Sameer N. Yacoub (AP) reports Anbar Province governor Qasim al-Fahadawi has survived an assassination attempt today. The Irish Examiner notes that this isn't the first attempt on al-Fahadawi and he lost a leg in a 2009 assassination attempt and that the "attack came as Anbar officials consider joining other provinces to create an semi-autonomous Sunni region in Iraq." DPA notes that while the governor was unharmed, three bodyguards were left injured.
CNN's Amar C. Bakshi notes he will be interviewing KRG prime minister Barham Salih early today and:
As way of very brief background, the Kurdish people are the largest ethnic group without a state. After World War I, when great powers carved up the Middle East, the Kurds, riven by internal strife at the time, did not get a seat at the table. In turn, they did not get a state on the map.
Numbering around 30 million today, the Kurds are spread between Iraq, Turkey, Syria and Iran. Their aspirations for statehood have been channeled into a remarkable experiment in oil-rich Northern Iraq, where they administer their own regional government that has proven relatively peaceful and vibrant.
The PKK is one of the Kurdish rebel groups -- one of many -- which advocates for a Kurdish homeland (among other things). They were created by the Turkish government when it refused to treat Kurds in Turkey as full and qual citizens. Owen Matthws (Daily Beast) is a text book example of someone who just doesn't get it:
The cycle of attack and retaliation has become depressingly familiar: Kurdish guerrillas kill Turkish soldiers in a hit-and-run raid. Politicians express outrage and vow vengeance as patriotic Turks fly flags of solidarity to commemorate the dead from every window and car. Fighter jets, gunships, and commandos stream over Turkey’s southern border to hit the bases of the separatist Kurdistan Workers’ Party, or PKK, in the mountains of northern Iraq.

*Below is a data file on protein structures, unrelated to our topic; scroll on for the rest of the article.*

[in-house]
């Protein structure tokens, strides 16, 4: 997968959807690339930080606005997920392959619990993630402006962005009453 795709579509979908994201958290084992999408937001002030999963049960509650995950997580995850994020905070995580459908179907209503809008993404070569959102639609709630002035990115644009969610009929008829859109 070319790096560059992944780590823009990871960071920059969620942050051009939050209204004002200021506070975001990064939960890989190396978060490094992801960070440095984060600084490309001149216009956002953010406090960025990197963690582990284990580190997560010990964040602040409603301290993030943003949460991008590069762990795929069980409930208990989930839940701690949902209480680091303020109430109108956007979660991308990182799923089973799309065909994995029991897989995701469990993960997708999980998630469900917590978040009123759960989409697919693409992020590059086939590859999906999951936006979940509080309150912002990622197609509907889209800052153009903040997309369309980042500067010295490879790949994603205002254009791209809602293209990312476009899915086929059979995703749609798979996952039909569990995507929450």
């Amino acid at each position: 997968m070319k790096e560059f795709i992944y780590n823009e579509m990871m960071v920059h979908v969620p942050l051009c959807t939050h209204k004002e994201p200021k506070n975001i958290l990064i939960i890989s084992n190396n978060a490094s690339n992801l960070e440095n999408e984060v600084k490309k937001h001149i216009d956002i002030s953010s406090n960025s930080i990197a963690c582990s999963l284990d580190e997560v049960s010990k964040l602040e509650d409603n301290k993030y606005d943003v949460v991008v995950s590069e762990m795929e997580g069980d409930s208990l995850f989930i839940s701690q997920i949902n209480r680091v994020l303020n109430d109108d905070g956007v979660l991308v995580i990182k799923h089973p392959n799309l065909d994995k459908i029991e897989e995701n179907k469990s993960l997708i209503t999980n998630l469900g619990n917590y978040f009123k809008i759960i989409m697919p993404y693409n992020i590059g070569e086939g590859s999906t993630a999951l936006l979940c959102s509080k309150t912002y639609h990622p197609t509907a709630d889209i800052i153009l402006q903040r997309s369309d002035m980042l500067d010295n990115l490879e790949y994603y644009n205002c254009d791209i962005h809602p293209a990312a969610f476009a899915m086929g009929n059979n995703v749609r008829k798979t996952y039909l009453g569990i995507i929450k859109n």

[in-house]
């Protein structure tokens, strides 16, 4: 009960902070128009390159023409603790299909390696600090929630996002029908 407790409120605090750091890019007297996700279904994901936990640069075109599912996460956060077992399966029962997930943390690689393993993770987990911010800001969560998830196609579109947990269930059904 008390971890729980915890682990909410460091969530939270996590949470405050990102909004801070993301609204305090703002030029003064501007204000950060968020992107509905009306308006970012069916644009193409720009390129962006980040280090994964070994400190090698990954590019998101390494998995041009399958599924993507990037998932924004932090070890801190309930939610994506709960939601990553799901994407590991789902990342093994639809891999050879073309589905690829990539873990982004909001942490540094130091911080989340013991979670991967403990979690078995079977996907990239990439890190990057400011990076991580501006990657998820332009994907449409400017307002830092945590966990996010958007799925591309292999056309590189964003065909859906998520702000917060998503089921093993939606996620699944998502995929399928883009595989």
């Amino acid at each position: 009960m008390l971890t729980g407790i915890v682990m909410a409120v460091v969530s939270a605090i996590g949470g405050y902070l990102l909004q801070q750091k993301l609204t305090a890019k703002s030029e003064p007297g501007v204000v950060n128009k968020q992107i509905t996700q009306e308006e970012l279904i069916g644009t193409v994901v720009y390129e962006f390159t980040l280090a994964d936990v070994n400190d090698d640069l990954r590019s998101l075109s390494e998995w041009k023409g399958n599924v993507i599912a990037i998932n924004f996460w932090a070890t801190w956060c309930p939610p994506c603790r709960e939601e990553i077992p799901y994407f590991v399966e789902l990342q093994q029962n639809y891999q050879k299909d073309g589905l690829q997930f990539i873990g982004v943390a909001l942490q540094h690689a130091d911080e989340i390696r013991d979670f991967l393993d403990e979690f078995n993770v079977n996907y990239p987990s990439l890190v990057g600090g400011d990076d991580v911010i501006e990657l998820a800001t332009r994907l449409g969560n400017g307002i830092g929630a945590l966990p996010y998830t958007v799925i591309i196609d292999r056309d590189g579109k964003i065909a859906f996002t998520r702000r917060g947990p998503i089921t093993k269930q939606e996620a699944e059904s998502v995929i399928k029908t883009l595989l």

In October the PKK killed 24 Turkish soldiers in a series of coordinated ambushes, and the old pattern kicked into action.
We'll come back to the rest of the second paragraph which also demonstrates gross ignorance (or else in intent to spin and lie). Note where the problem starts, according to Matthews: The PKK attacks. Really? And then he goes to October. Ignoring the non-stop bombing the Turkish military's done since August 17th, non-stop bombing of northern Iraq. Which has forced farmers and sheep herders off their land, forced villages to empty out, injured and killed Iraqis -- adults and children.
All of that is ignored by Matthews who wants to tell you that the process starts with the PKK attacking the Turks.
Stupidity like that has to hurt.
Let's go back to his second paragraph and pick up where we left off:
But this time there was an important difference -- and it wasn’t just the scale of the attacks, which marked the biggest one-day loss to the Turkish security forces since 1993. Rather, the real difference was that a historic attempt by the government to reset relations with Turkey's estimated 20 million Kurds has failed. That made these recent attacks the opening shots in a vicious new round of the country’s 35-year-old near -- civil war.